DOVER, Del. (AP)- Delaware officials reported Thursday that 1,145 people have enrolled in the state's new health insurance exchange and paid their first premiums under the federal health care reform law.
Officials said another 3,183 people, as of Jan. 3, had chosen one of the health care plans offered on the exchange but had not yet paid for coverage.
Meanwhile, federal officials have identified 5,732 Delawareans as potentially eligible for Medicaid coverage, including under an expanded Medicaid program that Delaware adopted in conjunction with the Affordable Care Act. State officials are still trying to complete final eligibility determinations for those individuals.
Separately, officials said 1,058 other Delawareans have qualified under Delaware's Medicaid expansion, which boosts the income threshold for eligibility.
State officials have said they hope to enroll 35,000 of the estimated 90,000 uninsured Delawareans in private insurance plans under the exchange, but the number of paid enrollments as of Jan. 3 is less than 3.5 percent of that goal.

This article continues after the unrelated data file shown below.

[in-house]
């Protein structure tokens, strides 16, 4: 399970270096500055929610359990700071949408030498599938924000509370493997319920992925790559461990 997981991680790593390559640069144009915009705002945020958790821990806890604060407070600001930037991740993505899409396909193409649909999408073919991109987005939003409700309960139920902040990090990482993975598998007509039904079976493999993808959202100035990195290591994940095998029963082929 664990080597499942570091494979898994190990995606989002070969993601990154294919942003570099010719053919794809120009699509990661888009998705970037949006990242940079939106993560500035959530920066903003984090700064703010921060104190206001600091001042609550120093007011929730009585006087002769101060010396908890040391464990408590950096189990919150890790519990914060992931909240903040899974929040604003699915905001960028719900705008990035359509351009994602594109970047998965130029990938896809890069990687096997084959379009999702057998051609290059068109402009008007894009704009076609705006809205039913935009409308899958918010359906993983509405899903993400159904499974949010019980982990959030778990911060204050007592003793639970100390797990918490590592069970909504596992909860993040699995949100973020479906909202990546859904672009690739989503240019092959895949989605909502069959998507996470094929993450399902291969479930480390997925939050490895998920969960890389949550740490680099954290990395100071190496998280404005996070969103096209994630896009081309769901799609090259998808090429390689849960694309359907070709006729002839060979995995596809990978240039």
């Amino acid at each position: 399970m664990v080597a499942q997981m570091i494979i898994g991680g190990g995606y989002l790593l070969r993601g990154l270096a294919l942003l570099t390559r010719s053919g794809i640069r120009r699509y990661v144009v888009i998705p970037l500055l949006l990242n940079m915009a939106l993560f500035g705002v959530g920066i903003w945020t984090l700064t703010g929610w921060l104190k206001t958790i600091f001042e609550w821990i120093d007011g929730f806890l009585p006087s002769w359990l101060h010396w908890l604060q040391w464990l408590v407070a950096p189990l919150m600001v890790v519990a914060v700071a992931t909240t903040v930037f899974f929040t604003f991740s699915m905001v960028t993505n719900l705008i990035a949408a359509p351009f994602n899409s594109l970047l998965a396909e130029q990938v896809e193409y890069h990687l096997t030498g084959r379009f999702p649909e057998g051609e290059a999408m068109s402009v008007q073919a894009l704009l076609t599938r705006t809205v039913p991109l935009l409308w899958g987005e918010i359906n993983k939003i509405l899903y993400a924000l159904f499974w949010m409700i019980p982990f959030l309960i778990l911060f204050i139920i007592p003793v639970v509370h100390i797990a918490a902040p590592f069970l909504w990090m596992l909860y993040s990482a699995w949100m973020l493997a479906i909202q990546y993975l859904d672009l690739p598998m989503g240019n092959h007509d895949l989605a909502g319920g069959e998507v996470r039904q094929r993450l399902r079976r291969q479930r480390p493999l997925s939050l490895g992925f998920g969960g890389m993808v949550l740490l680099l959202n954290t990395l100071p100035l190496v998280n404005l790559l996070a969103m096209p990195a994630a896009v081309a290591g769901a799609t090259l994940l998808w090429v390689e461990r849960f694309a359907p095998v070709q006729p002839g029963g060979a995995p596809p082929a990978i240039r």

Delaware Health and Socials Services Rita Landgraf said Thursday that she didn't know whether officials would meet their 35,000 enrollment target.
"I don't know just yet," she said.
Officials also reported that four community organizations that have hired "marketplace guides" to help people enroll in Delaware's exchange have reported helping 216 clients pick insurance plans. It's unclear how many of those 216 actually have paid for coverage and enrolled.
The four marketplace guide organizations received more than $4 million in federal funds to hire marketplace guides, which works out to more than $18,500 in taxpayer costs for each possible enrollee they have reported so far.
Open enrollment continues through March 31.
Meanwhile, officials are planning new outreach efforts aimed at younger Delawareans, whose participation and insurance premiums are critical for the financial viability of the health care reform effort.
Landgraf reported Thursday that people aged 21 to 30 - the so-called "young invincibles" who may not think they need health insurance - account for only 13 percent of enrollees in Delaware's exchange.
"I actually didn't think that was bad this early in the game," she said.
More than half the enrollees are ages 51 to 64, an age range in which people are more likely to have pre-existing or chronic health problems.
Other demographic data indicate that almost two-thirds of enrollees in the exchange are in New Castle County, and only 12 percent in Kent County.
Landgraf said officials likely will target Kent County for additional outreach and marketing efforts.
Landgraf also noted that many Delawareans remain "misinformed" about the health care reform effort, thinking, for example, that there is a difference between "Obamacare" and the Affordable Care Act.